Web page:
KAT HOOPER, who started this site in June 2007, earned a Ph.D. in neuroscience and psychology at Indiana University (Bloomington) and now teaches and conducts brain research at the University of North Florida. When she reads fiction, she wants to encounter new ideas and lots of imagination. She wants to view the world in a different way. She wants to have her mind blown. She loves beautiful language and has no patience for dull prose, vapid romance, or cheesy dialogue. She prefers complex characterization, intriguing plots, and plenty of action. Favorite authors are Jack Vance, Robin Hobb, Kage Baker, William Gibson, Gene Wolfe, Richard Matheson, and C.S. Lewis.

View all posts by

ROB RHODES was graduated from The University of the South and The Tulane University School of Law and currently works as a government attorney. He has published several short stories and is a co-author of the essay “Sword and Sorcery Fiction,” published in Books and Beyond: The Greenwood Encyclopedia of New American Reading. In 2008, Rob was named a Finalist in The L. Ron Hubbard Writers of the Future Contest. Rob retired from FanLit in September 2010 after more than 3 years at FanLit. He still reviews books and conducts interviews for us occasionally. You can read his latest news at Rob's blog.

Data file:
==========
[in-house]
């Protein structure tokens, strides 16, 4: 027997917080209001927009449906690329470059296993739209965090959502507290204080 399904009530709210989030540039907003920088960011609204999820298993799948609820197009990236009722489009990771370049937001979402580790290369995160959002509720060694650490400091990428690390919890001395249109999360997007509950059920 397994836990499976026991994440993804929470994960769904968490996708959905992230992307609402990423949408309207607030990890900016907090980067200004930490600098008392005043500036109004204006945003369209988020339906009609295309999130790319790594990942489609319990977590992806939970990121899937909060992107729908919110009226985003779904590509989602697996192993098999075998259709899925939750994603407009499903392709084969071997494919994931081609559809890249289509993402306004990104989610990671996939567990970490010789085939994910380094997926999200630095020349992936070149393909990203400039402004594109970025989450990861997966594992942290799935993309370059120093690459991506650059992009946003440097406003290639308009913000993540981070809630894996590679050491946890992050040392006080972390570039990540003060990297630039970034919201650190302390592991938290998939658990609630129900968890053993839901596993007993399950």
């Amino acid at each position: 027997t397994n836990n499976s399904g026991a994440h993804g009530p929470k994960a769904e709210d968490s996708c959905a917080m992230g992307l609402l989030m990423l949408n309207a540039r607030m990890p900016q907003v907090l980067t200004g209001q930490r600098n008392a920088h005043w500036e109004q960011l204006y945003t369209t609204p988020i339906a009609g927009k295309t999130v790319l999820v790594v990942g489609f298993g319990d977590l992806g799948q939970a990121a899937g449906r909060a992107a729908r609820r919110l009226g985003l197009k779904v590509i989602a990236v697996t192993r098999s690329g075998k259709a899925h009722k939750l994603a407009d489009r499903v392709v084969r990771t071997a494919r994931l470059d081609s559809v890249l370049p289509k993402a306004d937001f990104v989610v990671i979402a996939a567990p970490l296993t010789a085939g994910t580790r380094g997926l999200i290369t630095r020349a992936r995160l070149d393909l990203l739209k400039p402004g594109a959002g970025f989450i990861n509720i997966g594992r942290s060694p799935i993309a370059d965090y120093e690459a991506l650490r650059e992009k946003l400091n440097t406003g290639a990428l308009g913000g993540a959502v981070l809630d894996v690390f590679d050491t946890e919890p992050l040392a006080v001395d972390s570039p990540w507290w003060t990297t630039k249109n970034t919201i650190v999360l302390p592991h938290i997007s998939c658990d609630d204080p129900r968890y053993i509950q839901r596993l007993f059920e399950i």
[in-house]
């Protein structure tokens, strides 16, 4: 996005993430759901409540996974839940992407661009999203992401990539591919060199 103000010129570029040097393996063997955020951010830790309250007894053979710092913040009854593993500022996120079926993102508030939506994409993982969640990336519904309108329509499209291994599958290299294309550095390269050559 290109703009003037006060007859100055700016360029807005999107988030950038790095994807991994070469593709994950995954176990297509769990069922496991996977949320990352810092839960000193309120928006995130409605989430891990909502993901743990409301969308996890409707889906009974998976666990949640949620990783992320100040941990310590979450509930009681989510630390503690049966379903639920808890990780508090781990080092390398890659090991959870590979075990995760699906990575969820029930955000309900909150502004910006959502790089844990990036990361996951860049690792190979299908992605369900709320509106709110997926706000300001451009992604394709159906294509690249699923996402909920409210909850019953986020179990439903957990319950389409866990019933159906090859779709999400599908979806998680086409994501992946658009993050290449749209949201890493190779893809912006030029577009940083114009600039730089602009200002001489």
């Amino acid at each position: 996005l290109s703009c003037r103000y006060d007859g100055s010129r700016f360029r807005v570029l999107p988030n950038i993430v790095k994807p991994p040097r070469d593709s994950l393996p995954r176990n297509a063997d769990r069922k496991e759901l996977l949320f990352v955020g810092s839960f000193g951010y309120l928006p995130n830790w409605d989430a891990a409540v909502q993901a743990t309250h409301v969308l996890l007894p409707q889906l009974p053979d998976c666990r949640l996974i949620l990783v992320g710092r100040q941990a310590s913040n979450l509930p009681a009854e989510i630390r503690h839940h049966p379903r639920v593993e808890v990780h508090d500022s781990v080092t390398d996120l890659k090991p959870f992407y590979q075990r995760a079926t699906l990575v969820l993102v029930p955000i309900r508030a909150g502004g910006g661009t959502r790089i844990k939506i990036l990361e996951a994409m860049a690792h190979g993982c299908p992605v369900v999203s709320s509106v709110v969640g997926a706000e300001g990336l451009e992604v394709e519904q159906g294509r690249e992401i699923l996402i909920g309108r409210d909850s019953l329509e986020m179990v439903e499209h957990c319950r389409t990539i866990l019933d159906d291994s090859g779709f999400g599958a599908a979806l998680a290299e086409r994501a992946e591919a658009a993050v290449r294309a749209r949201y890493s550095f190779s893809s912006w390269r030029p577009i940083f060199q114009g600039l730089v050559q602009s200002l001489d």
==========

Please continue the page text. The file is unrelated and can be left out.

View all posts by

JOHN HULET (on FanLit's staff July 2007 -- March 2015) is a member of the Utah Army National Guard. John’s experiences have often left a great void that has been filled by countless hours spent between the pages of a book lost in the words and images of the authors he admires. During a 12 month tour of Iraq, he spent well over $1000 on books and found sanity in the process. John lives in Utah and works slavishly to prepare soldiers to serve their country with the honor and distinction that Sturm Brightblade or Arithon s’Ffalenn would be proud of. John retired from FanLit in March 2015 after being with us for nearly 8 years.

View all posts by

STUART STAROSTA, on our staff from March 2015 to November 2018, is a lifelong SFF reader who makes his living reviewing English translations of Japanese equity research. Despite growing up in beautiful Hawaii, he spent most of his time reading as many SFF books as possible. After getting an MA in Japanese-English translation in Monterey, CA, he lived in Tokyo, Japan for about 15 years before moving to London in 2017 with his wife, daughter, and dog named Lani. Stuart's reading goal is to read as many classic SF novels and Hugo/Nebula winners as possible, David Pringle's 100 Best SF and 100 Best Fantasy Novels, along with newer books & series that are too highly-praised to be ignored. His favorite authors include Philip K Dick, China Mieville, Iain M. Banks, N.K. Jemisin, J.G. Ballard, Lucius Shepard, Neal Stephenson, Kurt Vonnegut, George R.R. Martin, Neil Gaiman, Robert Silverberg, Roger Zelazny, Ursula K. LeGuin, Guy Gavriel Kay, Arthur C. Clarke, H.G. Wells, Olaf Stapledon, J.R.R. Tolkien, Mervyn Peake, etc.

View all posts by

Review this book and/or Leave a comment:

Your email address will not be published. Required fields are marked *